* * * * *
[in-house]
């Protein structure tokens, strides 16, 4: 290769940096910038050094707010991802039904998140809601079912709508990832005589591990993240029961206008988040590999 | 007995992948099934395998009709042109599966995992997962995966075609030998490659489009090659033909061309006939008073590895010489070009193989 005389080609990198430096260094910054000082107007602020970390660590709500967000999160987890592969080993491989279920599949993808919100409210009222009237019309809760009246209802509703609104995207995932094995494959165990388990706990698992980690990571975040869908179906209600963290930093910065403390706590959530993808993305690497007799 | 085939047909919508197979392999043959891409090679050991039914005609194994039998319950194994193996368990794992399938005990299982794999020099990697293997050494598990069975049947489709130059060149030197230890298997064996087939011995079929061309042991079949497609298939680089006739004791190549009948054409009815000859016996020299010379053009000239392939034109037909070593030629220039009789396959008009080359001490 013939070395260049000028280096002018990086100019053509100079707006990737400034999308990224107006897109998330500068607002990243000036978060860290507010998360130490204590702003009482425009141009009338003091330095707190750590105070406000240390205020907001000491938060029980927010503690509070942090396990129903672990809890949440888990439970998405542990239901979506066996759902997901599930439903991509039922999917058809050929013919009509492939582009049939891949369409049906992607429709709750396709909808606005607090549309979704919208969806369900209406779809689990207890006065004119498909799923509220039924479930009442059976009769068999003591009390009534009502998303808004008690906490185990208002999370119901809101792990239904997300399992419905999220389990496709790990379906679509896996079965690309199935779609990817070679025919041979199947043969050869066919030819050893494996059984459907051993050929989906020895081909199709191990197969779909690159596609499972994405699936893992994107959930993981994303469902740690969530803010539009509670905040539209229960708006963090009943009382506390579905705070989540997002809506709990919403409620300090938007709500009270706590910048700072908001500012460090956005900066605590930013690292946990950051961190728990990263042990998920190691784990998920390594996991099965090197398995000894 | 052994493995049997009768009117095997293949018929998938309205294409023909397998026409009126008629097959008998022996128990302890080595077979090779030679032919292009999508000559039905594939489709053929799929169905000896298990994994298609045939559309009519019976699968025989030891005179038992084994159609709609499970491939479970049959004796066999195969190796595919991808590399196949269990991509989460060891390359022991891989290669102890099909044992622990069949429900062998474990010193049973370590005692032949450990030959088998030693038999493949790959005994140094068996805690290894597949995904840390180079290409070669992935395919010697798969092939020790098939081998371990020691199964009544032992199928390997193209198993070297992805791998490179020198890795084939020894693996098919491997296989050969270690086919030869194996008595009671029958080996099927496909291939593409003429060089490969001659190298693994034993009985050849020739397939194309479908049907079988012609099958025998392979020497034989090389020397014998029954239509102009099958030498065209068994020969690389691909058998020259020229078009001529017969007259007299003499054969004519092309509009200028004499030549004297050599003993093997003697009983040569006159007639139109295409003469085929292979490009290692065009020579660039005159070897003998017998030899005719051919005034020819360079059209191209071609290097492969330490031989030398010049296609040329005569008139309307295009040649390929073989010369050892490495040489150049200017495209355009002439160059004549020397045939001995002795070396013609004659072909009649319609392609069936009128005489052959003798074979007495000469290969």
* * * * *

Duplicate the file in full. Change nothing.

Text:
[in-house]
């Protein structure tokens, strides 16, 4: 290769940096910038050094707010991802039904998140809601079912709508990832005589591990993240029961206008988040590999 | 007995992948099934395998009709042109599966995992997962995966075609030998490659489009090659033909061309006939008073590895010489070009193989 005389080609990198430096260094910054000082107007602020970390660590709500967000999160987890592969080993491989279920599949993808919100409210009222009237019309809760009246209802509703609104995207995932094995494959165990388990706990698992980690990571975040869908179906209600963290930093910065403390706590959530993808993305690497007799 | 085939047909919508197979392999043959891409090679050991039914005609194994039998319950194994193996368990794992399938005990299982794999020099990697293997050494598990069975049947489709130059060149030197230890298997064996087939011995079929061309042991079949497609298939680089006739004791190549009948054409009815000859016996020299010379053009000239392939034109037909070593030629220039009789396959008009080359001490 013939070395260049000028280096002018990086100019053509100079707006990737400034999308990224107006897109998330500068607002990243000036978060860290507010998360130490204590702003009482425009141009009338003091330095707190750590105070406000240390205020907001000491938060029980927010503690509070942090396990129903672990809890949440888990439970998405542990239901979506066996759902997901599930439903991509039922999917058809050929013919009509492939582009049939891949369409049906992607429709709750396709909808606005607090549309979704919208969806369900209406779809689990207890006065004119498909799923509220039924479930009442059976009769068999003591009390009534009502998303808004008690906490185990208002999370119901809101792990239904997300399992419905999220389990496709790990379906679509896996079965690309199935779609990817070679025919041979199947043969050869066919030819050893494996059984459907051993050929989906020895081909199709191990197969779909690159596609499972994405699936893992994107959930993981994303469902740690969530803010539009509670905040539209229960708006963090009943009382506390579905705070989540997002809506709990919403409620300090938007709500009270706590910048700072908001500012460090956005900066605590930013690292946990950051961190728990990263042990998920190691784990998920390594996991099965090197398995000894 | 052994493995049997009768009117095997293949018929998938309205294409023909397998026409009126008629097959008998022996128990302890080595077979090779030679032919292009999508000559039905594939489709053929799929169905000896298990994994298609045939559309009519019976699968025989030891005179038992084994159609709609499970491939479970049959004796066999195969190796595919991808590399196949269990991509989460060891390359022991891989290669102890099909044992622990069949429900062998474990010193049973370590005692032949450990030959088998030693038999493949790959005994140094068996805690290894597949995904840390180079290409070669992935395919010697798969092939020790098939081998371990020691199964009544032992199928390997193209198993070297992805791998490179020198890795084939020894693996098919491997296989050969270690086919030869194996008595009671029958080996099927496909291939593409003429060089490969001659190298693994034993009985050849020739397939194309479908049907079988012609099958025998392979020497034989090389020397014998029954239509102009099958030498065209068994020969690389691909058998020259020229078009001529017969007259007299003499054969004519092309509009200028004499030549004297050599003993093997003697009983040569006159007639139109295409003469085929292979490009290692065009020579660039005159070897003998017998030899005719051919005034020819360079059209191209071609290097492969330490031989030398010049296609040329005569008139309307295009040649390929073989010369050892490495040489150049200017495209355009002439160059004549020397045939001995002795070396013609004659072909009649319609392609069936009128005489052959003798074979007495000469290969």